Newsweek published this story under the headline “Out of Their League?” on September 8, 1980. In honor of the 97th anniversary of the 19th Amendment, which granted women the right to vote, Newsweek is republishing the story.
For 60 years, the League of Women Voters has quietly educated American citizens about election issues, candidates and voting procedures. But now the venerable organization finds itself pushed and pulled by rival campaign staffs as it earnestly plans for the televised presidential debates that just might be the deciding factor in a close White House race. Some campaign veterans think the women are simply out of their league. “We’ve been painted as imperious broads for having the nerve to put this together alone in the first place,” one league member complains. Still, league leaders acknowledge that their reputation as an independent, nonpartisan organization is on the line.
The league began sponsoring televised presidential debates almost by default. The Federal Communications Act holds that the broadcast media must give equal air time to all presidential contenders—including many fringe candidates; the networks can cover a debate confined to major-party candidates only if it is a bona fide news event sponsored by an independent, non- partisan organization. (Congress granted a one-time exemption for the Kennedy-Nixon debates of 1960.) The league stepped into the breach in 1976, inviting Gerald Ford to square off against Jimmy Carter. Even then negotiations were testy. The league had to mediate disputes over when, where and how the debates would be conducted—including Ford’s request to stand behind the presidential seal (denied). “We are not unfamiliar with these people,” says one league negotiator. “They’re playing hardball—and we were not unprepared.”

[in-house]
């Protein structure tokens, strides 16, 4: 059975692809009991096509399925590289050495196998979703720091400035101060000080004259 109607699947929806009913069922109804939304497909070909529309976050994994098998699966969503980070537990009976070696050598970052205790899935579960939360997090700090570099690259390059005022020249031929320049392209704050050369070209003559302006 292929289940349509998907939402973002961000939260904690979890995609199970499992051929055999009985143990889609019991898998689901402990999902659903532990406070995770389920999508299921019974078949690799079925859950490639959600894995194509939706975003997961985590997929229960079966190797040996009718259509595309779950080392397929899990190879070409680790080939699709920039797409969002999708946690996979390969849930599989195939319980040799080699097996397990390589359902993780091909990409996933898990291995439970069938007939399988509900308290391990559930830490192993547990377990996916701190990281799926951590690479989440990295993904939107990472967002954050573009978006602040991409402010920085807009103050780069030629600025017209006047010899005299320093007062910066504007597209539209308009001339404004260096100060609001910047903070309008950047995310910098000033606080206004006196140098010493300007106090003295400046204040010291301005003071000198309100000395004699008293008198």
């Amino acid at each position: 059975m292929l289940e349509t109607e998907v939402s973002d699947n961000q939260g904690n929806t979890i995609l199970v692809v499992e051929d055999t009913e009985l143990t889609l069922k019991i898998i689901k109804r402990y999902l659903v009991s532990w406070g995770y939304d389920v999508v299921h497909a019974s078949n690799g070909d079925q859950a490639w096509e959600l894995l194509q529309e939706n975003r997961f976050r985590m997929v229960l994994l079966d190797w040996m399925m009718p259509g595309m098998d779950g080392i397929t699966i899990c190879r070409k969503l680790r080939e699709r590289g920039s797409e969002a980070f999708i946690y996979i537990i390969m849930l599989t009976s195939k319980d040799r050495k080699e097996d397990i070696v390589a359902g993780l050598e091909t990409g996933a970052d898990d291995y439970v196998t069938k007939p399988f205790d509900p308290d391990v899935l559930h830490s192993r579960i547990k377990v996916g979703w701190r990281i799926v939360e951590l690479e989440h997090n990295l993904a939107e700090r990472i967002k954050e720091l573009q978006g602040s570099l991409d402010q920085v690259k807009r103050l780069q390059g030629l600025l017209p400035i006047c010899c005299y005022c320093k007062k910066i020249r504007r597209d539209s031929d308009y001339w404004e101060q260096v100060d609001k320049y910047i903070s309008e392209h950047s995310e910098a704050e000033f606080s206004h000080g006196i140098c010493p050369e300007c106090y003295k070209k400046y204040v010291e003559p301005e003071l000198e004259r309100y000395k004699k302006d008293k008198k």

The league was born in political controversy—founded in 1920 as an outgrowth of the women’s suffrage movement. While not endorsing political candidates, it has consistently taken stands on touchy issues—lobbying most recently for ratification of the Equal Rights Amendment and safe disposal of nuclear wastes. Though officially nonpartisan, its national leaders are hardly political neophytes. President Ruth Hinerfeld, for example, served on the White House Committee for Trade Negotiations under both Ford and Carter. The league’s current national membership of 120,000 (including 5,000 men) is down from a 1972 high of 150,000, but the presidential debates have clearly enhanced its profile.
Reputation: Hinerfeld freely admits that the league has not been “anointed by anyone” as sole sponsor of the debates, but she contends that her group has “earned the right, historically, to be looked upon as a natural sponsor.” It has also raised $ 400,000 so far—largely from corporate donations—to help defray what it expects to be a $ 700,000 bill for hosting the debates. The league’s twin concerns now are to keep its debates alive and emerge from the current controversy with its reputation for independence intact. League leaders say they are willing to negotiate times, places and other details of the debates, but will not change their criteria for John Anderson’s participation—at least for the first debate. “I can’t blame [the Carter forces] for trying to do what they are trying to do. They’re playing for big stakes,” says Hinerfeld. “We just have to forge a compromise that won’t compromise us.” Should the Carter and Reagan camps supplant the league and arrange debates more to their own liking, “it will be the candidates who are the losers,” warns league debate-adviser Jim Karayn, “because the debates will have lost their credibility.”